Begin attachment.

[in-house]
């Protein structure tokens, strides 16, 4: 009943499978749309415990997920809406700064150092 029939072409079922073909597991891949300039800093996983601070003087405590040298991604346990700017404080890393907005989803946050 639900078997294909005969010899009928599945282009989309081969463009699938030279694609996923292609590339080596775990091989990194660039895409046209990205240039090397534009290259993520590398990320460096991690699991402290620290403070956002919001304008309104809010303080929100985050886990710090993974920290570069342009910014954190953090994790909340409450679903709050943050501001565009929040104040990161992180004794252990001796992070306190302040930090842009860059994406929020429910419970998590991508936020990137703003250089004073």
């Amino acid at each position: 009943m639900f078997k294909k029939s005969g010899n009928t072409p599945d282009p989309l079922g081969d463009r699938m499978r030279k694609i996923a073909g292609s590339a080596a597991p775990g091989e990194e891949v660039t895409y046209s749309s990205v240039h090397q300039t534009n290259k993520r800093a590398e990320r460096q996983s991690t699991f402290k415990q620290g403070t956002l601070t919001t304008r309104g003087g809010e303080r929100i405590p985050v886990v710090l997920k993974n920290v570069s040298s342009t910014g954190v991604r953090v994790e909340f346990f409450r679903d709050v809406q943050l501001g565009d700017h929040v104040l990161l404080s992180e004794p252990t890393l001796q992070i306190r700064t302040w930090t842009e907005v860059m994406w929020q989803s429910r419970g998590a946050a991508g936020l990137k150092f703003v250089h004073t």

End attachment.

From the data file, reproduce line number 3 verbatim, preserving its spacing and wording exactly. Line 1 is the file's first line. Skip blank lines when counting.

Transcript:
């Amino acid at each position: 009943m639900f078997k294909k029939s005969g010899n009928t072409p599945d282009p989309l079922g081969d463009r699938m499978r030279k694609i996923a073909g292609s590339a080596a597991p775990g091989e990194e891949v660039t895409y046209s749309s990205v240039h090397q300039t534009n290259k993520r800093a590398e990320r460096q996983s991690t699991f402290k415990q620290g403070t956002l601070t919001t304008r309104g003087g809010e303080r929100i405590p985050v886990v710090l997920k993974n920290v570069s040298s342009t910014g954190v991604r953090v994790e909340f346990f409450r679903d709050v809406q943050l501001g565009d700017h929040v104040l990161l404080s992180e004794p252990t890393l001796q992070i306190r700064t302040w930090t842009e907005v860059m994406w929020q989803s429910r419970g998590a946050a991508g936020l990137k150092f703003v250089h004073t």